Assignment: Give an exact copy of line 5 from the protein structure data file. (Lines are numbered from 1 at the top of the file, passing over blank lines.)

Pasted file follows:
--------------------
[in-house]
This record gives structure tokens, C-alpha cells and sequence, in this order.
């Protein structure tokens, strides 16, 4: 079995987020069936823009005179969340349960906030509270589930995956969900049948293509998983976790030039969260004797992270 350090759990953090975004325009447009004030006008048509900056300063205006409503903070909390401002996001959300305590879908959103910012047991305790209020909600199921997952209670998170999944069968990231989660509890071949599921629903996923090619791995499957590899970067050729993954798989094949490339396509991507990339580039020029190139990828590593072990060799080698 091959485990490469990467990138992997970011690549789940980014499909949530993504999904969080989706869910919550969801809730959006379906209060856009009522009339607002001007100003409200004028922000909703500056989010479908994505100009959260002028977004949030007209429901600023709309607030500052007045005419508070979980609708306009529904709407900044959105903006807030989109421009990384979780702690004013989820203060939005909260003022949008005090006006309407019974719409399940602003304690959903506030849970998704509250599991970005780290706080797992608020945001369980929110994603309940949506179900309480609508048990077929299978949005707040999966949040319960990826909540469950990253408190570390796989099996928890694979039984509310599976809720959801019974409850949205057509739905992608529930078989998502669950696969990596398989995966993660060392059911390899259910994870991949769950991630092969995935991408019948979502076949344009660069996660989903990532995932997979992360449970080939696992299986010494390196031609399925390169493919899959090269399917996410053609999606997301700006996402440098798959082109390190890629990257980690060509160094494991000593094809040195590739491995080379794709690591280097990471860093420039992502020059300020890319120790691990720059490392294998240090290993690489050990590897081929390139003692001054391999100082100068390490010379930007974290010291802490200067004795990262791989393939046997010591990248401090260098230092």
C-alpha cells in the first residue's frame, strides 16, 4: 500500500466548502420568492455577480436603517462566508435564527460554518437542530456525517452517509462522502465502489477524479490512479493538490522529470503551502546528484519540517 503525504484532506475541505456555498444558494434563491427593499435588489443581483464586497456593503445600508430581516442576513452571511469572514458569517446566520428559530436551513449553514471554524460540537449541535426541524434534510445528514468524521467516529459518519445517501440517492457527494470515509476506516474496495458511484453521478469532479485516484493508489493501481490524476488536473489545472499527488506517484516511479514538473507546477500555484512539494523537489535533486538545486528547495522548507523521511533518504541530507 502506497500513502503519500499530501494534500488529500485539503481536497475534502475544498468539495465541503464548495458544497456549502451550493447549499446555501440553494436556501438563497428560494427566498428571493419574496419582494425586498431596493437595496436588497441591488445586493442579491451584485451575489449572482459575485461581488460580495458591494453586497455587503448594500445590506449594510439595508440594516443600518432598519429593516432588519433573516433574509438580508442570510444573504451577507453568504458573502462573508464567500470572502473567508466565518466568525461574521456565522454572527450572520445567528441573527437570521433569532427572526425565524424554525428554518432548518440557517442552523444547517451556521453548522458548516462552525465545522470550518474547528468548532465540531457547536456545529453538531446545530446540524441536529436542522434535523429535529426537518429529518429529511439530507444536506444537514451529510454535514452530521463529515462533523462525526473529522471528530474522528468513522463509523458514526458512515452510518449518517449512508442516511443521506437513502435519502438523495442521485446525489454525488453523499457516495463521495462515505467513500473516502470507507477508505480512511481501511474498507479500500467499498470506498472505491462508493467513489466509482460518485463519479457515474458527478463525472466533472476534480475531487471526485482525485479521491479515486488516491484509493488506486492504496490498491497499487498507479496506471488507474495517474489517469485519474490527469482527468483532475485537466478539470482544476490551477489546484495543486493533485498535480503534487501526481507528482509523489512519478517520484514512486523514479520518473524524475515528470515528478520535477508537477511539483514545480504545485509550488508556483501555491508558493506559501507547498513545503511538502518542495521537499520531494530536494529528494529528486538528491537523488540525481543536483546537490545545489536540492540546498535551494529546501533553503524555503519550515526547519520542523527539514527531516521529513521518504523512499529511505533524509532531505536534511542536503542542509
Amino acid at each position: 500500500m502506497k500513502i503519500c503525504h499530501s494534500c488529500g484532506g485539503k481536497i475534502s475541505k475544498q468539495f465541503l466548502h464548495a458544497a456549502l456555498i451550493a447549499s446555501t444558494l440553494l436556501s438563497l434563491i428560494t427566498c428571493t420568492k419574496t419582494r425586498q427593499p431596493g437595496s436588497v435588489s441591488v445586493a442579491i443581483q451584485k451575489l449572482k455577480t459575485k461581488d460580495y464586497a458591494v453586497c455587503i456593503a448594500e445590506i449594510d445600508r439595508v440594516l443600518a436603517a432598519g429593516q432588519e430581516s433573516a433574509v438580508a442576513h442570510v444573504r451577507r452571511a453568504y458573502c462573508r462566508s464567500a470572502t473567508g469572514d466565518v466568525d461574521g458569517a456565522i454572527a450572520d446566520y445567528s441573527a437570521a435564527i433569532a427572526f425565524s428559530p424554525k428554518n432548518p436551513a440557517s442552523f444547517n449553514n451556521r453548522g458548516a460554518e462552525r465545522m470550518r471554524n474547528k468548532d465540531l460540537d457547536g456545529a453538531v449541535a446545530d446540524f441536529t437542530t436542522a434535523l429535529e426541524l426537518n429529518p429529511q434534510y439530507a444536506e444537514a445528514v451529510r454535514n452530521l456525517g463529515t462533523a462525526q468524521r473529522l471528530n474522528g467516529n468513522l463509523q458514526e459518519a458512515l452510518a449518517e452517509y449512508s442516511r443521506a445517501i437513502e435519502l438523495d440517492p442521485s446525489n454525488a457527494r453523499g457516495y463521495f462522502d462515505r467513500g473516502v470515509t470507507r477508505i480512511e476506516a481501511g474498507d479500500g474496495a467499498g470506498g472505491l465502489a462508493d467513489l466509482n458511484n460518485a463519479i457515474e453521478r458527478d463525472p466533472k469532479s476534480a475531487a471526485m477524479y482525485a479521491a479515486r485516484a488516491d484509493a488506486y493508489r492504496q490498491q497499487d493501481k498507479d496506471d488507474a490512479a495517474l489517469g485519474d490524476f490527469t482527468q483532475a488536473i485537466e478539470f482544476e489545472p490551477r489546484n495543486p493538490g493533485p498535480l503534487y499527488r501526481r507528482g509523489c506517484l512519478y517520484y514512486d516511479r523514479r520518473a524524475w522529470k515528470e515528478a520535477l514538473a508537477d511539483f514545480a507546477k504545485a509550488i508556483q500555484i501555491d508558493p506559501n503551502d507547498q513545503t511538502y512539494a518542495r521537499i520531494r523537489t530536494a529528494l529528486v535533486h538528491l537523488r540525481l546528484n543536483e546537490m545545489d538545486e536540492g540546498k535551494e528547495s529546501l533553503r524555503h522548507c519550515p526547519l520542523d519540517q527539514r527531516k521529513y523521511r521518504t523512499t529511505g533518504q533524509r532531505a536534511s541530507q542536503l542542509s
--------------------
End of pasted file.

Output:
Amino acid at each position: 500500500m502506497k500513502i503519500c503525504h499530501s494534500c488529500g484532506g485539503k481536497i475534502s475541505k475544498q468539495f465541503l466548502h464548495a458544497a456549502l456555498i451550493a447549499s446555501t444558494l440553494l436556501s438563497l434563491i428560494t427566498c428571493t420568492k419574496t419582494r425586498q427593499p431596493g437595496s436588497v435588489s441591488v445586493a442579491i443581483q451584485k451575489l449572482k455577480t459575485k461581488d460580495y464586497a458591494v453586497c455587503i456593503a448594500e445590506i449594510d445600508r439595508v440594516l443600518a436603517a432598519g429593516q432588519e430581516s433573516a433574509v438580508a442576513h442570510v444573504r451577507r452571511a453568504y458573502c462573508r462566508s464567500a470572502t473567508g469572514d466565518v466568525d461574521g458569517a456565522i454572527a450572520d446566520y445567528s441573527a437570521a435564527i433569532a427572526f425565524s428559530p424554525k428554518n432548518p436551513a440557517s442552523f444547517n449553514n451556521r453548522g458548516a460554518e462552525r465545522m470550518r471554524n474547528k468548532d465540531l460540537d457547536g456545529a453538531v449541535a446545530d446540524f441536529t437542530t436542522a434535523l429535529e426541524l426537518n429529518p429529511q434534510y439530507a444536506e444537514a445528514v451529510r454535514n452530521l456525517g463529515t462533523a462525526q468524521r473529522l471528530n474522528g467516529n468513522l463509523q458514526e459518519a458512515l452510518a449518517e452517509y449512508s442516511r443521506a445517501i437513502e435519502l438523495d440517492p442521485s446525489n454525488a457527494r453523499g457516495y463521495f462522502d462515505r467513500g473516502v470515509t470507507r477508505i480512511e476506516a481501511g474498507d479500500g474496495a467499498g470506498g472505491l465502489a462508493d467513489l466509482n458511484n460518485a463519479i457515474e453521478r458527478d463525472p466533472k469532479s476534480a475531487a471526485m477524479y482525485a479521491a479515486r485516484a488516491d484509493a488506486y493508489r492504496q490498491q497499487d493501481k498507479d496506471d488507474a490512479a495517474l489517469g485519474d490524476f490527469t482527468q483532475a488536473i485537466e478539470f482544476e489545472p490551477r489546484n495543486p493538490g493533485p498535480l503534487y499527488r501526481r507528482g509523489c506517484l512519478y517520484y514512486d516511479r523514479r520518473a524524475w522529470k515528470e515528478a520535477l514538473a508537477d511539483f514545480a507546477k504545485a509550488i508556483q500555484i501555491d508558493p506559501n503551502d507547498q513545503t511538502y512539494a518542495r521537499i520531494r523537489t530536494a529528494l529528486v535533486h538528491l537523488r540525481l546528484n543536483e546537490m545545489d538545486e536540492g540546498k535551494e528547495s529546501l533553503r524555503h522548507c519550515p526547519l520542523d519540517q527539514r527531516k521529513y523521511r521518504t523512499t529511505g533518504q533524509r532531505a536534511s541530507q542536503l542542509s